The primary outcome was hospital mortality evaluated at hospital discharge or at 60 days, whichever came first. Secondary outcomes included time to death, clinical evidence of organ dysfunction (SOFA scores at 72 h), intensive care unit (ICU) length of stay (LOS), hospital LOS, duration of vasopressor therapy, need for renal replacement therapy for acute kidney injury, and need for extracorporeal membrane oxygenation. Safety outcomes included the incidence of nephrolithiasis, secondary infections, mechanical ventilator weaning failure, hypernatremia, hypokalemia, hemolysis, and gastrointestinal bleeding.

Consent, randomization, and enrollment

After screening the patients for eligibility, delegated investigators obtained consent from eligible patients or their legally authorized representatives to participate in the study.

Proxy consent signed by a legally authorized representative was obtained for any incapacitated patients. Once capacity was regained, informed consent was obtained from the patient to continue participation in the study. In the case of a patient declining to continue in the study, the collected data were eliminated, and the study intervention was stopped if the patient was in the treatment group. For incapacitated patients without legally authorized representatives available, deferred consent was obtained by two independent physicians who were not part of the study.

The enrolled subjects were randomized in a 1:1 ratio with stratification by study site via a web-based randomization system (https://randomizer.at). Permuted block randomization with variable block sizes was used for treatment allocation. The participants were enrolled and assigned a study identification number (ID#) and treatment allocation.

Study interventions

The treatment group received standard care according to the hospital’s Adult Sepsis Care Pathway plus triple therapy, while the control group received standard care only.

The triple therapy regimen consisted of intravenous vitamin C (1.5 gm q 6 hourly for 4 days or until ICU discharge, whichever was earlier), hydrocortisone (50 mg q 6 hourly for 7 days or until ICU discharge, whichever was earlier, followed by a taper over 3 days), and intravenous thiamine (200 mg q 12 hourly for 4 days or until ICU discharge, whichever was earlier). Vitamin C was administered over 30–60 min as an infusion mixed in a 100-mL solution of either dextrose 5% in water (D5W) or normal saline. Intravenous thiamine and hydrocortisone were administered as 30-min infusions in 50 mL of either D5W or normal saline.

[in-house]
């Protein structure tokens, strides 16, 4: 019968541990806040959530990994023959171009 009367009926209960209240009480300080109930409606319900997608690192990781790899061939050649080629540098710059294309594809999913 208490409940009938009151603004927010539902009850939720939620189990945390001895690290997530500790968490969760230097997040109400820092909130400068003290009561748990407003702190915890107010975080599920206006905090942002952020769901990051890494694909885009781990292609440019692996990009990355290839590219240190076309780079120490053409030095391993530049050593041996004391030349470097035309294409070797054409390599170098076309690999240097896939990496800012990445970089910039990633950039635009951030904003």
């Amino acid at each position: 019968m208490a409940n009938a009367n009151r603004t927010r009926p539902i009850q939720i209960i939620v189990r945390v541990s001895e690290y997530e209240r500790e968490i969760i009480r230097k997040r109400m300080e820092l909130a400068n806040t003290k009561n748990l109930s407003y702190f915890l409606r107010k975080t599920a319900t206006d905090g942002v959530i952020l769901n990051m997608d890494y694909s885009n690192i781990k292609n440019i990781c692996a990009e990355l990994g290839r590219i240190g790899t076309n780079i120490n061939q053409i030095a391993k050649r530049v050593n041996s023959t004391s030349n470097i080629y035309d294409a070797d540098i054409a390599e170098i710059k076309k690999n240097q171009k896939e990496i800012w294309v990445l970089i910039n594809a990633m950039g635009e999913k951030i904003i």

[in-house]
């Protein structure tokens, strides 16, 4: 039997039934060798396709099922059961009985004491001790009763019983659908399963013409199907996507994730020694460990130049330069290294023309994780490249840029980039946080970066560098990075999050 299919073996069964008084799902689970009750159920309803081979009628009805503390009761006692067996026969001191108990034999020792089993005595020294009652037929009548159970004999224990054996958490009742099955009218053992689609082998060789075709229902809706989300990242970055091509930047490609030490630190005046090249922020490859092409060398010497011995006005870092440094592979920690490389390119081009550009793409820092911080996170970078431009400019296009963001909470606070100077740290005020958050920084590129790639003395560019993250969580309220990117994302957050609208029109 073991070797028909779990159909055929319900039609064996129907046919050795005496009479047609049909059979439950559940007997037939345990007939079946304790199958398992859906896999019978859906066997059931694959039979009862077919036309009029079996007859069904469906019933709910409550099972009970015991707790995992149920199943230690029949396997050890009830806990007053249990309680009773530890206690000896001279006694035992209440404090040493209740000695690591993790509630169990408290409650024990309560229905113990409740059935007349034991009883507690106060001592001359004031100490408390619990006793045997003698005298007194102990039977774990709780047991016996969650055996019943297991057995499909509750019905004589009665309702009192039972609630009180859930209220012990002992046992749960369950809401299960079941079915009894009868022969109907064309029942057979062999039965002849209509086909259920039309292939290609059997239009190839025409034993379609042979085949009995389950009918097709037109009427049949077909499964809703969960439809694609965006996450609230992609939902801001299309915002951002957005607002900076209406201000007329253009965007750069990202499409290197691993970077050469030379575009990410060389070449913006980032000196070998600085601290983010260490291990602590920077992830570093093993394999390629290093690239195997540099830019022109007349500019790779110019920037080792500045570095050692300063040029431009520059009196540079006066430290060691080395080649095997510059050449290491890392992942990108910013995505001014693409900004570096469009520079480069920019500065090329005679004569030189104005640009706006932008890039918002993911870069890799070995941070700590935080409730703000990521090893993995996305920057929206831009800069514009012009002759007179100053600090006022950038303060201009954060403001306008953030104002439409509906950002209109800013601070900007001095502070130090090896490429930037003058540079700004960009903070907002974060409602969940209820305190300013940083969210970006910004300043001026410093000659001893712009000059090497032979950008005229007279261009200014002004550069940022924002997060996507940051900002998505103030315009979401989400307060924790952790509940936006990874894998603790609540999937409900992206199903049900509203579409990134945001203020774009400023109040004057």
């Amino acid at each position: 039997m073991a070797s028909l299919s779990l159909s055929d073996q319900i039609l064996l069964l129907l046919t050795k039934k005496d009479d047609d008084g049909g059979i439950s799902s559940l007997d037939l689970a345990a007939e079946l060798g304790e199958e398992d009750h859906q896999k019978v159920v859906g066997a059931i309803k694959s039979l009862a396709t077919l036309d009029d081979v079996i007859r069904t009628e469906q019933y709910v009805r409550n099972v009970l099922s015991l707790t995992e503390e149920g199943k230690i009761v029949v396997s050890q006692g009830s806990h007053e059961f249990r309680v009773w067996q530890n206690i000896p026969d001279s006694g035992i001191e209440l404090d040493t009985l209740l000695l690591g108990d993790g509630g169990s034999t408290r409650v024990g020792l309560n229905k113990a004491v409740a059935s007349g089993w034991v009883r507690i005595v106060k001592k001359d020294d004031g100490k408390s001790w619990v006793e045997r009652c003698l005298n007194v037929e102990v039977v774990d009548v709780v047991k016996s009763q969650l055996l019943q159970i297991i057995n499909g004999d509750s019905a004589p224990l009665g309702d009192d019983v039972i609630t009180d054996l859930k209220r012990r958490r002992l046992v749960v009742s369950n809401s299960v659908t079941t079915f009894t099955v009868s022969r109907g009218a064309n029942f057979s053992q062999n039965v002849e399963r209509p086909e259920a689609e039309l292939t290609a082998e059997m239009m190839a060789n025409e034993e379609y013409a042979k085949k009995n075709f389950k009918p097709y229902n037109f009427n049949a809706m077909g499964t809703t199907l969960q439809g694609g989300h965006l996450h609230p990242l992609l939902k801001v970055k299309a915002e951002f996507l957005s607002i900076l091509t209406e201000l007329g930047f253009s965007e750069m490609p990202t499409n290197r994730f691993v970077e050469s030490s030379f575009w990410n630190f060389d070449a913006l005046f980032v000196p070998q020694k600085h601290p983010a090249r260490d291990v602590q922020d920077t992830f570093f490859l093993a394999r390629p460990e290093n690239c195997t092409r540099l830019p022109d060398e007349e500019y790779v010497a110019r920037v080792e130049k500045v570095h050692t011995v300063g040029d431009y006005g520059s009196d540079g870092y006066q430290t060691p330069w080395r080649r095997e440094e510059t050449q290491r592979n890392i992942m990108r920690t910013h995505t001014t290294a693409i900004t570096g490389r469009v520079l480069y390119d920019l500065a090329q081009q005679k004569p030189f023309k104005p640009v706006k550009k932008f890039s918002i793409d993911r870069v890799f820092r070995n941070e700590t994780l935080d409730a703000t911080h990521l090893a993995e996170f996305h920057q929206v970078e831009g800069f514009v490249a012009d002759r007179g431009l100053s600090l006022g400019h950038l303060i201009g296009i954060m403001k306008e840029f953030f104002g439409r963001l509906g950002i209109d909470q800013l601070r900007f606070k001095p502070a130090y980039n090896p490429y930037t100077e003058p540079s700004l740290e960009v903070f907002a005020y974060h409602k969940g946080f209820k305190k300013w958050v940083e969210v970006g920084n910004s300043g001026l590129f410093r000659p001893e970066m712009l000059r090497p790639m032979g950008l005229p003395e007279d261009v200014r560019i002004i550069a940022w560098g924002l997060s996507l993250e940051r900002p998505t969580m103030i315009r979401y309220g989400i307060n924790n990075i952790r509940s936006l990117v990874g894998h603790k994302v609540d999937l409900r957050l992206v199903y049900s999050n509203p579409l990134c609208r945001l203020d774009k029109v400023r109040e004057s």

Modification of the triple therapy intervention was not permitted. However, discontinuation of the treatment intervention was possible if a recruited patient requested to withdraw from the study after randomization to the treatment arm or if the patient developed an adverse drug reaction that was deemed to be a direct result of one or more components of the triple therapy intervention. Otherwise, patients randomized to the treatment arm completed the treatment duration, regardless of clinical progression. The primary care team continued to provide all other aspects of care to the patients (e.g., admission, physical examinations, interventions, and consultations).

Data safety monitoring board

All DSMB members were approved by the hospital’s medical research center, the hospital’s institutional review board, and the Ministry of Public Health in Qatar. All the members were appointed before trial initiation.

The DSMB was responsible for monitoring efficacy and safety. The DSMB provided an independent review of the study design and ethical and scientific conduct of the study. Based on this review, the DSMB submitted recommendations to the study investigators; these recommendations included, but were not limited to, continuation, modification, or termination of the study.

Statistical analysis

Marik et al. demonstrated a reduction in mortality from 40.4% in the control group to 8.5% in the treatment group, representing a relative risk reduction (RRR) of approximately 79% (14). However, because of concerns about an overestimated effect size in the aforementioned study, a more conservative estimate of RRR (50%) was used for sample size determination.